In certain states that have governors of a certain political party — and are unnaturally sycophantic towards a certain president — they are sorely tempting karma to do its thing.

Georgia Gov. Brian Kemp’s move Monday to lift restrictions on a wide range of businesses, one of the most aggressive moves yet to reignite commercial activity in the midst the coronavirus pandemic, put his state at the center of a deepening national battle over whether Americans are ready to risk exacerbating the public health crisis to revive the shattered economy.

The announcement from Kemp (R), who was among the last of the nation’s governors to impose a statewide stay-at-home directive, caused blowback from public health experts, who said the state did not yet meet the criteria issued by the White House, and set up a potential confrontation with the mayor of Atlanta and leaders from other cities advising residents to stay at home.

Kemp, a first-term governor, said he would allow gyms, barber shops, tattoo parlors and bowling alleys, among other businesses, to reopen on Friday, though they would be required to follow social distancing guidelines and screen their employees for signs of fever and respiratory illness. He said theaters and dine-in restaurants would be permitted to resume activity on April 27. Meanwhile, a statewide shelter-in-place order expires at the end of the month.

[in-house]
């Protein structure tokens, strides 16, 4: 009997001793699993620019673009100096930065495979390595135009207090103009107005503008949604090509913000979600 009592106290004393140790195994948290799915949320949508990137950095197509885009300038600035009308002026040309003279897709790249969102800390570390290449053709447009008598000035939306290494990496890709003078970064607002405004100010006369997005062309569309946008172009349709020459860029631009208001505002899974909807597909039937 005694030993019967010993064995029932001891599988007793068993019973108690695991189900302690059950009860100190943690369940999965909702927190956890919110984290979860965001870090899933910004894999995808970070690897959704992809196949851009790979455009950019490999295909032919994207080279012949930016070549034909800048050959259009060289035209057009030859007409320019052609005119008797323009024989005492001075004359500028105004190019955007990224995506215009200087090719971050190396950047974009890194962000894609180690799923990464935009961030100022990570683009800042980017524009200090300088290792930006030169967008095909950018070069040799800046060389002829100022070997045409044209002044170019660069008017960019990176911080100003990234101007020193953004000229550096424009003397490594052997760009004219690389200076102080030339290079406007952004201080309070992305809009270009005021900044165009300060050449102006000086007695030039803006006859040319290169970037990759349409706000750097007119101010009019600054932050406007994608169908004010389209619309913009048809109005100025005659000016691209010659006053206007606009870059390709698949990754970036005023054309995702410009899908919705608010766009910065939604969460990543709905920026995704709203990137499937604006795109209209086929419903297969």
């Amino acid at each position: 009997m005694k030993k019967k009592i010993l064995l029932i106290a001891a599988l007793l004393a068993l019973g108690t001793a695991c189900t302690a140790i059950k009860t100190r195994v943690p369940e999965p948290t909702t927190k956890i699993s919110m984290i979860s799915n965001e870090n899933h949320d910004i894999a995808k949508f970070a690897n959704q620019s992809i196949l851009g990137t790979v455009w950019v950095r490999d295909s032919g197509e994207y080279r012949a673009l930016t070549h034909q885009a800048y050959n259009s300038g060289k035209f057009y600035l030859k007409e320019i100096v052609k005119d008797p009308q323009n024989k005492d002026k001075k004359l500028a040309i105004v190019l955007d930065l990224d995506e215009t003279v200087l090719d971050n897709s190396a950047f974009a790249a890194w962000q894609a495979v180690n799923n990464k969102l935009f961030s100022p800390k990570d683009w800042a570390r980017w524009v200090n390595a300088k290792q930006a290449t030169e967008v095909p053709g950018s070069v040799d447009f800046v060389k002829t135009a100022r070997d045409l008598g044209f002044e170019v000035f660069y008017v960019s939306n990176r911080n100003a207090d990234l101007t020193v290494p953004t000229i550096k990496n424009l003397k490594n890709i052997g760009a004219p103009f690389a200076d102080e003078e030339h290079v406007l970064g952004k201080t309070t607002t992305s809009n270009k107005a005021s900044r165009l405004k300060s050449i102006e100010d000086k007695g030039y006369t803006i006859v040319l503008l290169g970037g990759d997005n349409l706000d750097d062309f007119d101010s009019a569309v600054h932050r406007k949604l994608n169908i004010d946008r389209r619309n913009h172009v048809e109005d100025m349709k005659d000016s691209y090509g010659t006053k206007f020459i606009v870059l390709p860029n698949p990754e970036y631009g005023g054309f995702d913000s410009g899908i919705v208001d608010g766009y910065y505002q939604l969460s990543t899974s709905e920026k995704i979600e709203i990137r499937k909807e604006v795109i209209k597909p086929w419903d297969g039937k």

The only other state pursuing as swift a strategy is South Carolina, where a range of retail stores were allowed to reopen Monday. The Republican governor, Henry McMaster, also lifted the state’s controls on beaches but left decisions about whether to reopen them to local officials.

The decisions in those two Southern states came as scattered protests across the country have targeted governors’ stay-at-home orders, encouraged in some places by President Trump, who has chafed at the social distancing guidelines issued by his own administration.

Epidemiologists say restrictions on economic activity and public assembly, combined with ramped-up testing and aggressive contact tracing to identify other potentially infected people, are necessary to contain the outbreak of the new coronavirus, which has killed more than 42,000 Americans. Many governors, including some Republicans, have heeded that advice, holding out against protesters who have descended on state capitol buildings to decry the emergency orders.

The problem isn’t just that these people are risking their lives for political or economic gain. If they were the only ones in danger, then the risk is theirs alone. But this virus is highly contagious, and like second-hand smoke in an elevator, it endangers those who are trying to avoid getting sick and passing it along to others, and worse, endangering the lives of those who are trying to stop the spread.

Monday, April 20, 2020

Observations